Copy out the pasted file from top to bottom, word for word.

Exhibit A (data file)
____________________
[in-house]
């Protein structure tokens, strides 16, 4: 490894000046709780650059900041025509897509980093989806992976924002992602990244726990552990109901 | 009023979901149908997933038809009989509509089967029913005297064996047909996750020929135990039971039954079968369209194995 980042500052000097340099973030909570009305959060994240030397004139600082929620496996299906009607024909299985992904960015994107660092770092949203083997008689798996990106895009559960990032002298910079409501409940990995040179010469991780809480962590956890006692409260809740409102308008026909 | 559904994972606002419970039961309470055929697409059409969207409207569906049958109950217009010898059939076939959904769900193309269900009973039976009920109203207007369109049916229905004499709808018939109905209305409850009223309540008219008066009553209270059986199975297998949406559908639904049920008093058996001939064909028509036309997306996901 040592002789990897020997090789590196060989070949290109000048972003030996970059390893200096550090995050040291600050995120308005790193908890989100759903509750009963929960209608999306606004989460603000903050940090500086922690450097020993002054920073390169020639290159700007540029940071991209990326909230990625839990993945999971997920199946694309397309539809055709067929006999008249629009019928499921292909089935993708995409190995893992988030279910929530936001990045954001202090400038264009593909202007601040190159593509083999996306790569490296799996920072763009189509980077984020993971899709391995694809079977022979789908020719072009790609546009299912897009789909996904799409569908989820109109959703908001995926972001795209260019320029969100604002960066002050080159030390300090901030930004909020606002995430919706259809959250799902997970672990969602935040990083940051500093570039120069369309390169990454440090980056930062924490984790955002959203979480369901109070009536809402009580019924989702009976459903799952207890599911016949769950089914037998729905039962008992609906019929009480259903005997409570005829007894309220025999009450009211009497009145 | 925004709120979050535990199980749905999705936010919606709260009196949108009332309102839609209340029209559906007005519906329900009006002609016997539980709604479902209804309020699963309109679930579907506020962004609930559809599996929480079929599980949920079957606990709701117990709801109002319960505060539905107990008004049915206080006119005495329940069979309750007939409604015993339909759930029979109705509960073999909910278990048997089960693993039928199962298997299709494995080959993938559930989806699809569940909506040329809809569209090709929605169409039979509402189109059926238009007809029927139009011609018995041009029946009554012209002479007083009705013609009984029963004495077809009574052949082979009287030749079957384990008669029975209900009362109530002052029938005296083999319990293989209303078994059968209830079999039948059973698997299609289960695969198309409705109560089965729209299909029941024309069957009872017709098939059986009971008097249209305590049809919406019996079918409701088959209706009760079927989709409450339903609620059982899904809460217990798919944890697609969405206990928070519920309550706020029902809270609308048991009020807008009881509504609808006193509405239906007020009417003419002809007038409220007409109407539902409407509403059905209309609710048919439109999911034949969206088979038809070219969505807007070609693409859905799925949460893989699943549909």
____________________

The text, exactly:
[in-house]
């Protein structure tokens, strides 16, 4: 490894000046709780650059900041025509897509980093989806992976924002992602990244726990552990109901 | 009023979901149908997933038809009989509509089967029913005297064996047909996750020929135990039971039954079968369209194995 980042500052000097340099973030909570009305959060994240030397004139600082929620496996299906009607024909299985992904960015994107660092770092949203083997008689798996990106895009559960990032002298910079409501409940990995040179010469991780809480962590956890006692409260809740409102308008026909 | 559904994972606002419970039961309470055929697409059409969207409207569906049958109950217009010898059939076939959904769900193309269900009973039976009920109203207007369109049916229905004499709808018939109905209305409850009223309540008219008066009553209270059986199975297998949406559908639904049920008093058996001939064909028509036309997306996901 040592002789990897020997090789590196060989070949290109000048972003030996970059390893200096550090995050040291600050995120308005790193908890989100759903509750009963929960209608999306606004989460603000903050940090500086922690450097020993002054920073390169020639290159700007540029940071991209990326909230990625839990993945999971997920199946694309397309539809055709067929006999008249629009019928499921292909089935993708995409190995893992988030279910929530936001990045954001202090400038264009593909202007601040190159593509083999996306790569490296799996920072763009189509980077984020993971899709391995694809079977022979789908020719072009790609546009299912897009789909996904799409569908989820109109959703908001995926972001795209260019320029969100604002960066002050080159030390300090901030930004909020606002995430919706259809959250799902997970672990969602935040990083940051500093570039120069369309390169990454440090980056930062924490984790955002959203979480369901109070009536809402009580019924989702009976459903799952207890599911016949769950089914037998729905039962008992609906019929009480259903005997409570005829007894309220025999009450009211009497009145 | 925004709120979050535990199980749905999705936010919606709260009196949108009332309102839609209340029209559906007005519906329900009006002609016997539980709604479902209804309020699963309109679930579907506020962004609930559809599996929480079929599980949920079957606990709701117990709801109002319960505060539905107990008004049915206080006119005495329940069979309750007939409604015993339909759930029979109705509960073999909910278990048997089960693993039928199962298997299709494995080959993938559930989806699809569940909506040329809809569209090709929605169409039979509402189109059926238009007809029927139009011609018995041009029946009554012209002479007083009705013609009984029963004495077809009574052949082979009287030749079957384990008669029975209900009362109530002052029938005296083999319990293989209303078994059968209830079999039948059973698997299609289960695969198309409705109560089965729209299909029941024309069957009872017709098939059986009971008097249209305590049809919406019996079918409701088959209706009760079927989709409450339903609620059982899904809460217990798919944890697609969405206990928070519920309550706020029902809270609308048991009020807008009881509504609808006193509405239906007020009417003419002809007038409220007409109407539902409407509403059905209309609710048919439109999911034949969206088979038809070219969505807007070609693409859905799925949460893989699943549909």